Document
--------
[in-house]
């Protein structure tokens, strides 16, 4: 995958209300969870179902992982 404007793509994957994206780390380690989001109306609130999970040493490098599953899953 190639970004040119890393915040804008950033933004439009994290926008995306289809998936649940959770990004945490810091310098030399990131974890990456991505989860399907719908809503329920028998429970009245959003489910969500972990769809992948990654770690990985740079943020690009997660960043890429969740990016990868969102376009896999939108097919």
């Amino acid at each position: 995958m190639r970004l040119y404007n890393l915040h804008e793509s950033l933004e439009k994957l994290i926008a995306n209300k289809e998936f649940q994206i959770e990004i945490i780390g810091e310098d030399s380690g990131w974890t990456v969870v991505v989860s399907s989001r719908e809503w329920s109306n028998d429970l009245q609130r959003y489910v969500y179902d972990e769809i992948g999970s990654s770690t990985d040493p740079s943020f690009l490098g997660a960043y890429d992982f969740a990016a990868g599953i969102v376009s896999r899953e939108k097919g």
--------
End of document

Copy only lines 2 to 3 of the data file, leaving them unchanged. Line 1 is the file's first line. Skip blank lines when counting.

């Protein structure tokens, strides 16, 4: 995958209300969870179902992982 404007793509994957994206780390380690989001109306609130999970040493490098599953899953 190639970004040119890393915040804008950033933004439009994290926008995306289809998936649940959770990004945490810091310098030399990131974890990456991505989860399907719908809503329920028998429970009245959003489910969500972990769809992948990654770690990985740079943020690009997660960043890429969740990016990868969102376009896999939108097919």
């Amino acid at each position: 995958m190639r970004l040119y404007n890393l915040h804008e793509s950033l933004e439009k994957l994290i926008a995306n209300k289809e998936f649940q994206i959770e990004i945490i780390g810091e310098d030399s380690g990131w974890t990456v969870v991505v989860s399907s989001r719908e809503w329920s109306n028998d429970l009245q609130r959003y489910v969500y179902d972990e769809i992948g999970s990654s770690t990985d040493p740079s943020f690009l490098g997660a960043y890429d992982f969740a990016a990868g599953i969102v376009s896999r899953e939108k097919g």